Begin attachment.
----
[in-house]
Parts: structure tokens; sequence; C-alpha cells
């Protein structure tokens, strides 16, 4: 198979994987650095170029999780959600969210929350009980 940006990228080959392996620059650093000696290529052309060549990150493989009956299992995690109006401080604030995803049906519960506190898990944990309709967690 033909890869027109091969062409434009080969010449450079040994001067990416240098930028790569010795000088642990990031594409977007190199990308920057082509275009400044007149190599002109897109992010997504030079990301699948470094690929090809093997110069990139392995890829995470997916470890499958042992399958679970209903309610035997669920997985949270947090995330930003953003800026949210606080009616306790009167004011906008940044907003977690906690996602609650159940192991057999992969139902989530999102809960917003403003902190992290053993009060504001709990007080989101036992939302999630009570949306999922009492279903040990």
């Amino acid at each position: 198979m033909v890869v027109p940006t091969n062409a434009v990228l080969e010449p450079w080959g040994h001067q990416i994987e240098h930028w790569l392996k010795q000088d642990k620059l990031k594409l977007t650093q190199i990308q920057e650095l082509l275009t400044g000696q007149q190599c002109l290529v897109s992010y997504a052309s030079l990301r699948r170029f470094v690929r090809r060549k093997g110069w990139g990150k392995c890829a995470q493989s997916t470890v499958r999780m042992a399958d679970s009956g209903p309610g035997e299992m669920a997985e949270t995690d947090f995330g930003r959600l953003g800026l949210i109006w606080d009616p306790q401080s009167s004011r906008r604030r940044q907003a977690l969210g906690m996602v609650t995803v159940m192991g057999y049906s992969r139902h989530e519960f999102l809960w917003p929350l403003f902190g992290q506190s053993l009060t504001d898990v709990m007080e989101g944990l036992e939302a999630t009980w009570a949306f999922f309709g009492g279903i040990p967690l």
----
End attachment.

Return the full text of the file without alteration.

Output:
[in-house]
Parts: structure tokens; sequence; C-alpha cells
């Protein structure tokens, strides 16, 4: 198979994987650095170029999780959600969210929350009980 940006990228080959392996620059650093000696290529052309060549990150493989009956299992995690109006401080604030995803049906519960506190898990944990309709967690 033909890869027109091969062409434009080969010449450079040994001067990416240098930028790569010795000088642990990031594409977007190199990308920057082509275009400044007149190599002109897109992010997504030079990301699948470094690929090809093997110069990139392995890829995470997916470890499958042992399958679970209903309610035997669920997985949270947090995330930003953003800026949210606080009616306790009167004011906008940044907003977690906690996602609650159940192991057999992969139902989530999102809960917003403003902190992290053993009060504001709990007080989101036992939302999630009570949306999922009492279903040990």
């Amino acid at each position: 198979m033909v890869v027109p940006t091969n062409a434009v990228l080969e010449p450079w080959g040994h001067q990416i994987e240098h930028w790569l392996k010795q000088d642990k620059l990031k594409l977007t650093q190199i990308q920057e650095l082509l275009t400044g000696q007149q190599c002109l290529v897109s992010y997504a052309s030079l990301r699948r170029f470094v690929r090809r060549k093997g110069w990139g990150k392995c890829a995470q493989s997916t470890v499958r999780m042992a399958d679970s009956g209903p309610g035997e299992m669920a997985e949270t995690d947090f995330g930003r959600l953003g800026l949210i109006w606080d009616p306790q401080s009167s004011r906008r604030r940044q907003a977690l969210g906690m996602v609650t995803v159940m192991g057999y049906s992969r139902h989530e519960f999102l809960w917003p929350l403003f902190g992290q506190s053993l009060t504001d898990v709990m007080e989101g944990l036992e939302a999630t009980w009570a949306f999922f309709g009492g279903i040990p967690l």